infinity, is going to be equal to 0. And that makes sense, right? These are bounded between
0 and negative 1. And this approaches
0 very quickly. So it's 0 times something
bounded between 1 and negative 1. Another way to view it is the
largest value this could equal is 1 times whatever
coefficient's on it, and then this is going to 0. So it's like 0 times 1. Anyway, I don't want to focus
too much on that. You can play around with
that if you like. Minus this whole thing
evaluated at 0. So what's e to the minus 0? Well, e to the minus 0 is 1. Right? That's e to the 0. We have a minus 1, so it becomes
plus 1 times-- now, sine of 0 is 0. Minus 1 over s squared,
cosine of 0. Let's see. Cosine of 0 is 1, so we have
minus 1 over s squared, minus 1 over s squared, times 1. So that is equal to minus
1 over s squared. And I think I made a mistake,
because I shouldn't be having a negative number here. So let's backtrack. Maybe this isn't a
negative number? Let's see, infinity, right? This whole thing is 0. When when you put 0 here,
this becomes a minus 1. Yeah. So either this is a plus
or this is a plus. Let's see where I
made my mistake. e to the minus st-- oh, I
see where my mistake is. Right up here. Where I factored out a minus
e to the minus st, right? Fair enough. So that makes this 1
over s, sine of at. But if I factor out a minus e to
the minus st, this becomes a plus, right? It was a minus here, but I'm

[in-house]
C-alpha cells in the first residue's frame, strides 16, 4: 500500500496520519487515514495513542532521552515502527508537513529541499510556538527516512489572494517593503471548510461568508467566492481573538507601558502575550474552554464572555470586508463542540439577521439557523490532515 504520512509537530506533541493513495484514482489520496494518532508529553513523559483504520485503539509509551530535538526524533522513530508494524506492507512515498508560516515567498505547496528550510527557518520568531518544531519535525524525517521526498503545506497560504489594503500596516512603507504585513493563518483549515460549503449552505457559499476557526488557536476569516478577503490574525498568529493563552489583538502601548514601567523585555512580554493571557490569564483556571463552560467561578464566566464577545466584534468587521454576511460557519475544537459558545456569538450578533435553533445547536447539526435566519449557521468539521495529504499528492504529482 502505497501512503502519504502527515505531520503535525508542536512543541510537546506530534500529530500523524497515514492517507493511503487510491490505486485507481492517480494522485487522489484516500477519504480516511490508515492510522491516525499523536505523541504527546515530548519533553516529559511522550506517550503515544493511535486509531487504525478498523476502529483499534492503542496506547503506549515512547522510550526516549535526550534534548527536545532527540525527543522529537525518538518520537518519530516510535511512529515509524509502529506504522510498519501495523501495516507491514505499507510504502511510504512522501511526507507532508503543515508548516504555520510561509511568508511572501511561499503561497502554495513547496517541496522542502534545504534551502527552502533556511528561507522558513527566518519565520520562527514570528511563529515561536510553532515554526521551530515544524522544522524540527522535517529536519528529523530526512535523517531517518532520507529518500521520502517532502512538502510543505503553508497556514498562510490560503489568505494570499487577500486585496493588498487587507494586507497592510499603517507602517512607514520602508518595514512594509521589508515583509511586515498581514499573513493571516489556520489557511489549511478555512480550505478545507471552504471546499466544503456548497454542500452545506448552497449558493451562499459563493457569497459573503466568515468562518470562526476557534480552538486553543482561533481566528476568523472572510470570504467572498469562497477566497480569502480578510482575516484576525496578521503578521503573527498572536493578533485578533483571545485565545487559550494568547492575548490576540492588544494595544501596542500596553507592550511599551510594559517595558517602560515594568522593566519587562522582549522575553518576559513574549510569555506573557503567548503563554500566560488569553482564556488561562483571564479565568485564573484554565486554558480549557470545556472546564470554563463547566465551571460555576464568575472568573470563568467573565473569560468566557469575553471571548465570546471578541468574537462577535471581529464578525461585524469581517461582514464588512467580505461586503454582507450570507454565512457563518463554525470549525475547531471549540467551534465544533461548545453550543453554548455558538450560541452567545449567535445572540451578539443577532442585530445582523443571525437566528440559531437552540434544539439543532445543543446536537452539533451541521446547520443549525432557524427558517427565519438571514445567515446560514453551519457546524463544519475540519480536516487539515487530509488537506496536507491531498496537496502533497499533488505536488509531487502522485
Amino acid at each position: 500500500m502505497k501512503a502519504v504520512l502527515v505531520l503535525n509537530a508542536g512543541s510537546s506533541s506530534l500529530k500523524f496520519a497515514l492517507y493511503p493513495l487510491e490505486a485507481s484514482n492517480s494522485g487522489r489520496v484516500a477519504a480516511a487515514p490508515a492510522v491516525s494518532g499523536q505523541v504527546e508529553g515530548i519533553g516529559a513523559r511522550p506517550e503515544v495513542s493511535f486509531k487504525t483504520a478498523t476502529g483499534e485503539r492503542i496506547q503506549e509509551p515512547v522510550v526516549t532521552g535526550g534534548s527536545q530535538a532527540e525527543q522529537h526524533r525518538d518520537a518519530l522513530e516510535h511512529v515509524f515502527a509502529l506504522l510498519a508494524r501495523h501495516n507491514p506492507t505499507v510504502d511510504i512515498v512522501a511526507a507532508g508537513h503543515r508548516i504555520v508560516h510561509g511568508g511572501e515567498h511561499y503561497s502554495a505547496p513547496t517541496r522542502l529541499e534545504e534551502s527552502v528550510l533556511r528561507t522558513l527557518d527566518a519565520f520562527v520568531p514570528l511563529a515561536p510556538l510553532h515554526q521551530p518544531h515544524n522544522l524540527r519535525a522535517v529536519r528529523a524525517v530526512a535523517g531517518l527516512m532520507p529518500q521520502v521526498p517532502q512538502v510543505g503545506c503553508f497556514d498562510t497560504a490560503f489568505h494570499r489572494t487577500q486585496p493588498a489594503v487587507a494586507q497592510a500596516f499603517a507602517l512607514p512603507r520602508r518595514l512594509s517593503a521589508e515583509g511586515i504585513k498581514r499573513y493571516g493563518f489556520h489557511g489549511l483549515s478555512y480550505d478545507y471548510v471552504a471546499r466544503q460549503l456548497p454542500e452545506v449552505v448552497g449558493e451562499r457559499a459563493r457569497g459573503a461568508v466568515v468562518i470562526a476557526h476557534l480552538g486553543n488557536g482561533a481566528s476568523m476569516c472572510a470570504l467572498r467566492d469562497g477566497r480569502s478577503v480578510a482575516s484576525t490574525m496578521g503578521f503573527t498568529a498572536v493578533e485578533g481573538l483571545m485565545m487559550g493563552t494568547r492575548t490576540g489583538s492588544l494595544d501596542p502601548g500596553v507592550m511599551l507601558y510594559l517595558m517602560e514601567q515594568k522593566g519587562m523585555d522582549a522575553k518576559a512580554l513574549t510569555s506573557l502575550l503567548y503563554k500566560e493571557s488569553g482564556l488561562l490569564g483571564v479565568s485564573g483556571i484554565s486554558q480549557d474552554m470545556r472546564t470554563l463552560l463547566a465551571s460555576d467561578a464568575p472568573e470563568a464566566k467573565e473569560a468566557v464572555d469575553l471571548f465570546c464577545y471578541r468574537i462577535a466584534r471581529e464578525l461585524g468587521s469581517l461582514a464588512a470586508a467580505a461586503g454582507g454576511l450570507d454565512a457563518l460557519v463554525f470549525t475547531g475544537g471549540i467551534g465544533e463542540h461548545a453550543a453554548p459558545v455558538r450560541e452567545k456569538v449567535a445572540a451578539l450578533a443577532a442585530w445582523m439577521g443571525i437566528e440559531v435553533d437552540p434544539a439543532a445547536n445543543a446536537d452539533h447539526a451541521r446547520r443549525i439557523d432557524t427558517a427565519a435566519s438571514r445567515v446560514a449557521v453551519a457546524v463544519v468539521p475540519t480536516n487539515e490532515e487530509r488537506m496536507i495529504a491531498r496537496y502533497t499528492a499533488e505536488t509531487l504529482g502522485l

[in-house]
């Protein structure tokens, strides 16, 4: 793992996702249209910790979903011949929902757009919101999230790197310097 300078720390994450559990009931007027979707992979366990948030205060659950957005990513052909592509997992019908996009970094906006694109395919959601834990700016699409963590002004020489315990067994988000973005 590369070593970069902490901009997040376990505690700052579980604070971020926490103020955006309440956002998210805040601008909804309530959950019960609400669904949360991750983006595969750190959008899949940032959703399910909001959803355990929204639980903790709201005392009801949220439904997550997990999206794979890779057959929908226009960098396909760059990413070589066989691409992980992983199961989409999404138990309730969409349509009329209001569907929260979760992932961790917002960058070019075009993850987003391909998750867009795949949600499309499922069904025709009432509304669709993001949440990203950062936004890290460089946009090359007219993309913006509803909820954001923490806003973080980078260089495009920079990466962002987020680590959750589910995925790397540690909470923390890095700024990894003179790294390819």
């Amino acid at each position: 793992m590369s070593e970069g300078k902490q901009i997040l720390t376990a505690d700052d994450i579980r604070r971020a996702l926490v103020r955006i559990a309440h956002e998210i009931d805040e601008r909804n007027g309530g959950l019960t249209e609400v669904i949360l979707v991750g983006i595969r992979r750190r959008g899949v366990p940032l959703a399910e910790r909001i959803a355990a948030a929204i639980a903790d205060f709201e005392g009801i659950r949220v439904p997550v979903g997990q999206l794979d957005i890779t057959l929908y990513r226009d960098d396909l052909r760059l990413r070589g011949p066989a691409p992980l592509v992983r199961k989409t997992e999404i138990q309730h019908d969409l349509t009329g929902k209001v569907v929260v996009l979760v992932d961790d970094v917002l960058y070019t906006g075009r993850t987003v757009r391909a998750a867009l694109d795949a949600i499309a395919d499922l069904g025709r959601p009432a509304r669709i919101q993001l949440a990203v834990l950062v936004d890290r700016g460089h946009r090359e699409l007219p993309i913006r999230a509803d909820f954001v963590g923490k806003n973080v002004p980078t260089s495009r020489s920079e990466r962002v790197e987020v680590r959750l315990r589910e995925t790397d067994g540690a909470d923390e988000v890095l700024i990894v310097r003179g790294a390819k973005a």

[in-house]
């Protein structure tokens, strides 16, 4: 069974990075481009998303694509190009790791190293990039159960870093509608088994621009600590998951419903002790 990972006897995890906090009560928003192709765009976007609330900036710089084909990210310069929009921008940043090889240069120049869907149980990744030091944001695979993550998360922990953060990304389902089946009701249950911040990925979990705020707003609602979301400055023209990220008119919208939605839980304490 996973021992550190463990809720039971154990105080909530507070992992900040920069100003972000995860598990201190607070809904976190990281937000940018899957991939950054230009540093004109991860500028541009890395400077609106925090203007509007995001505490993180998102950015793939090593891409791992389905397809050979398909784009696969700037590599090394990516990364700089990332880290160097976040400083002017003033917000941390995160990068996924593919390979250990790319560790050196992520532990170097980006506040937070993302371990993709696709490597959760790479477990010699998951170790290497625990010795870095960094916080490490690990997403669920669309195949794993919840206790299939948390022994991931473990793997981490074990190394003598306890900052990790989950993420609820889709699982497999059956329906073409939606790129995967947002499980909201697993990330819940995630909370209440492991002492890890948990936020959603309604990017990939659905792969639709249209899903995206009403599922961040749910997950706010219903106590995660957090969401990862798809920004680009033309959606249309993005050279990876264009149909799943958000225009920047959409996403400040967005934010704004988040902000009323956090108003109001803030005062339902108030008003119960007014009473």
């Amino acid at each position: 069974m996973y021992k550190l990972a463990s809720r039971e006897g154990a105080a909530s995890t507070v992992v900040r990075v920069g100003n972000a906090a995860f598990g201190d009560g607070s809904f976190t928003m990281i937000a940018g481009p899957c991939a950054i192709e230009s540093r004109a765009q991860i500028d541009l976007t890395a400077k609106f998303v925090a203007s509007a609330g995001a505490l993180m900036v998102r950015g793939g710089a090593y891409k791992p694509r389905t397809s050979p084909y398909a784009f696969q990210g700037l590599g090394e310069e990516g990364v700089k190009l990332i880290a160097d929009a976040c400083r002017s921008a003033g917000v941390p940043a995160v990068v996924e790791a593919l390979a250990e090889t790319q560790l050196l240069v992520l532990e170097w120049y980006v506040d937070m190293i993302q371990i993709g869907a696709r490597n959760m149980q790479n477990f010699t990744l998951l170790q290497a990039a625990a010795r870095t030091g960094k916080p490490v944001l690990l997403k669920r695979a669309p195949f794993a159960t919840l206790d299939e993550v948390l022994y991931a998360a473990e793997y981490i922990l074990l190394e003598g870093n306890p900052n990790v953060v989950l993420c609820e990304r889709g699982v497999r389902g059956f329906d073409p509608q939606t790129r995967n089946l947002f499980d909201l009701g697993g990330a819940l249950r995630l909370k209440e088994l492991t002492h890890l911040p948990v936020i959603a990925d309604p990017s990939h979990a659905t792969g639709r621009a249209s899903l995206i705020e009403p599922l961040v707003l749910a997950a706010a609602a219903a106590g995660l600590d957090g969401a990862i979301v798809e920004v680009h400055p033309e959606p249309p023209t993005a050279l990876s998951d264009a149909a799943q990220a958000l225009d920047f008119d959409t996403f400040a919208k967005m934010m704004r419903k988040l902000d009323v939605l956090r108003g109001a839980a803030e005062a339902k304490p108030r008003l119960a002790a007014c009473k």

factoring out of a minus e to the minus st. So that's a plus. This is a plus. Boy, I'm glad that was not
too difficult to find. So then this becomes a plus. And then this becomes a plus. Thank God. It would have been sad if I
wasted two videos and ended up with a careless, negative
number. Anyway. So now we have s squared plus
a squared, over s squared, times y is equal to this. Multiply both sides times
s squared over-- s squared plus a squared. Divide both sides by this, and
we get y is equal to 1 over s squared-- And actually, let me
make sure that that is right. It's 1 over s squared. y is equal to 1 over s squared,
times s squared, over s squared plus a squared. And then these cancel out. And let me make sure
that I haven't made another careless mistake. Because I have a feeling I have. Yep. There. I see the careless mistake. And it was all in this term. And I hope you don't mind my
careless mistakes, but I want you to see that I'm doing these
things in real time and I am human, in case you haven't
realized already. Anyway, so I made the same
careless mistake. So I factor out an e to the
minus st here, so it's plus. But it was a over s squared. So this is an a. That's an a. And so this is an a. And so this is an a. And so this is an a. Right? This was an a. And this is the correct
answer. a over s squared
plus a squared. So I hope those careless
mistakes didn't throw you off too much. These things happen when you do
integration by parts twice with a bunch of variables. But anyway, now we are ready
to add a significant entry into our table of Laplace
transforms. And that is that the Laplace transform-- I had
an extra curl, there. That was unecessary. Let me do it again. The Laplace transform of sine
of at is equal to a over s squared, plus a squared. And that's a significant
entry. And maybe a good exercise for
you, just to see how fun it is to do these integration by parts
problems twice, is to figure out the Laplace transform
of cosine of at. And I'll give you a hint. It's s over s squared over
s squared plus a squared. And it's nice that there's
that symmetry there. Anyway, I'm almost
at my time limit. And I'm very tired working
on this video. So I'll leave it there and I'll
see you in the next one.